Security Studies

The Honduran ambassador to the United States responds to James Verini.

James Verini's article ("Prisoners Rule," November 2012) is an inaccurate portrayal of the security situation in Honduras. He struggles to contextualize facts related to gangs, drug trafficking, and violence in our country and fails to acknowledge the government's efforts to address these issues.

First, the author's characterization of how President Porfirio Lobo Sosa came to power is offensive to the 56.6 percent of Honduran voters who elected him in 2009. More than 4,200 domestic and international observers -- plus the other four contending political parties -- recognized the electoral process as open and fair. Contrary to Verini's unfounded allegations, Lobo and his family were long known for their generosity and goodwill toward campesinos. As president, he has made possible the transfer of some 5,000 hectares of land to the campesinos in the Bajo Aguán region.

Second, though Verini criticizes former President Ricardo Maduro's anti-gang measures as "sweeping" and "indiscriminate," the people of Honduras are grateful to Maduro for handing a safer and economically sound country to former President Manuel Zelaya in January 2006. Between 2005 and 2009, the year Zelaya left office, the murder rate increased significantly, from 35 to 77 homicides per 100,000 people.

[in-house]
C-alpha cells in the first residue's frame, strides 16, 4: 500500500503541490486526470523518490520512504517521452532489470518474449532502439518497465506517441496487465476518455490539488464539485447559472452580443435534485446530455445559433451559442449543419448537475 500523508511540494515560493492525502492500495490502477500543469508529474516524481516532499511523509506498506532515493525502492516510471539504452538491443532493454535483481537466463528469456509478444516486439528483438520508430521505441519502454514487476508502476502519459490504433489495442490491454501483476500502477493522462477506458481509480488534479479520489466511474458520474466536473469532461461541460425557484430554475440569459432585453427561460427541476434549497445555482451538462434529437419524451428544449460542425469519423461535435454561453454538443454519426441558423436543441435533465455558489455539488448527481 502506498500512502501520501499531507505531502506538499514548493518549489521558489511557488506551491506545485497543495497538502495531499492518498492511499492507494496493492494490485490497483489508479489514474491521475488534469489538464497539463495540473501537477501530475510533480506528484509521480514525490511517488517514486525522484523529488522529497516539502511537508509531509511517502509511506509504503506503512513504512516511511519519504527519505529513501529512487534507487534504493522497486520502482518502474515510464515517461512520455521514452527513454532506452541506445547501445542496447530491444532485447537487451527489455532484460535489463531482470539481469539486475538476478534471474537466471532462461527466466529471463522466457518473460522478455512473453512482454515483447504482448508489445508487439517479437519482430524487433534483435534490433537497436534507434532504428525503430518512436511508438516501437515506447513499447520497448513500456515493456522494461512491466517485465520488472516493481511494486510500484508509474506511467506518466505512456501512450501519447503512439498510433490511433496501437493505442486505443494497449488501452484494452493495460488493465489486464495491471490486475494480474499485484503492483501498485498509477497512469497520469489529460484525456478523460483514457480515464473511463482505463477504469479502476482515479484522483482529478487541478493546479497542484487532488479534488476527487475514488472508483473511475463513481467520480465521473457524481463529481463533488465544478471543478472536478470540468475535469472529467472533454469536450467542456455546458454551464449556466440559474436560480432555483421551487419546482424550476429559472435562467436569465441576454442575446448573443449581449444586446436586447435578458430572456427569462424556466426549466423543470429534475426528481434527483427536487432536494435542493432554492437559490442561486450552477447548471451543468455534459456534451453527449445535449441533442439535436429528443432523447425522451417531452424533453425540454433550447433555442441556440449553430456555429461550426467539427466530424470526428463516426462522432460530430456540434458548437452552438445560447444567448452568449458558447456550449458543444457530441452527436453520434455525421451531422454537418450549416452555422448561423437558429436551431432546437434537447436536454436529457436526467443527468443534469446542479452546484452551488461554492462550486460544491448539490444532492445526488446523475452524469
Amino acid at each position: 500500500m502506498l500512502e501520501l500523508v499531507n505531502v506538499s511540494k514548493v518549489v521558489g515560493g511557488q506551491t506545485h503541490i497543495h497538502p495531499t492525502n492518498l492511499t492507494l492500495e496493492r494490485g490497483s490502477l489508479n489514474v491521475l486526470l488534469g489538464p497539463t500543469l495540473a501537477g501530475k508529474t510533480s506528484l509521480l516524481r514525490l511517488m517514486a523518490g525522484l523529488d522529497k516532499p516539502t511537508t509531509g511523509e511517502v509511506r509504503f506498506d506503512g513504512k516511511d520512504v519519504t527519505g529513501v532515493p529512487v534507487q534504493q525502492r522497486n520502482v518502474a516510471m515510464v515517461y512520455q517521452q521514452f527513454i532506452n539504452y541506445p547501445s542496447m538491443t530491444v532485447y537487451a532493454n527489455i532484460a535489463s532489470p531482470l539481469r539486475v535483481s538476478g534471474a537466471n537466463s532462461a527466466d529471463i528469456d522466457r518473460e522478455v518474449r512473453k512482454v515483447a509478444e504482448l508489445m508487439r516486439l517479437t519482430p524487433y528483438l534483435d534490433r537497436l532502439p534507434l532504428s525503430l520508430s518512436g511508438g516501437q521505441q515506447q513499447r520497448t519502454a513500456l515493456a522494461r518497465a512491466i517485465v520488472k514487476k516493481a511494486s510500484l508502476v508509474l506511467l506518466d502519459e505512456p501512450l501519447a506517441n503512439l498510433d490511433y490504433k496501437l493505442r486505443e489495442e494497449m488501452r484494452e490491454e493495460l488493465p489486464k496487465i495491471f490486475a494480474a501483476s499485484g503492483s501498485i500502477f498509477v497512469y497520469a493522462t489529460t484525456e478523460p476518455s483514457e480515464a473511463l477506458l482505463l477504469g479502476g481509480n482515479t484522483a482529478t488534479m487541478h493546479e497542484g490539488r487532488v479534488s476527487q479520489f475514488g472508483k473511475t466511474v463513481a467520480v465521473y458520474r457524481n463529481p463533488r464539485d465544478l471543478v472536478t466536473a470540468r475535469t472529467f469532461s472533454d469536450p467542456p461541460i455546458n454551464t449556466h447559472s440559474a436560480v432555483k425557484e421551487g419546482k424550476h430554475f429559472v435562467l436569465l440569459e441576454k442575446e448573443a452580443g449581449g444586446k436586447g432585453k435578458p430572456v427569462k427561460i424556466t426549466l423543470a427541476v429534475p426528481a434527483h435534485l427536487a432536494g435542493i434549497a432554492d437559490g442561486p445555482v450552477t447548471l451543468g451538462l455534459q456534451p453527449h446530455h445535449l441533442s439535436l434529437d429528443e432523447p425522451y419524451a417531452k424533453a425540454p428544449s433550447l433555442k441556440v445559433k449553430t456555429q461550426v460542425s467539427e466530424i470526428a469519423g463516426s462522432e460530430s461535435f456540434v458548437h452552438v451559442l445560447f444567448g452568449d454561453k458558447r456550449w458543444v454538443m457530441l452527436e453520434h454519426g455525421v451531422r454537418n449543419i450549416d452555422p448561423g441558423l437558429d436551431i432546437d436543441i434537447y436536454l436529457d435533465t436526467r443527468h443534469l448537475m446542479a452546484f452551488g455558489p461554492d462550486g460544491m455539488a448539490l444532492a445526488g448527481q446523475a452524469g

Third, Lobo has tackled the issues of gangs and drug trafficking that he inherited from the previous government. The national Observatory of Violence in Honduras has reported that the country's murder rate declined from 86 homicides per 100,000 inhabitants in 2011 to 80 in 2012 -- a drop that occurred as a result of Lobo's efforts to strengthen law enforcement institutions, implement prevention programs, and install new leadership for the Honduran national police. Simultaneously, a blue-ribbon Commission for Public Security Reform and community involvement in neighborhoods and municipalities have increased civil society's participation in justice and security reforms.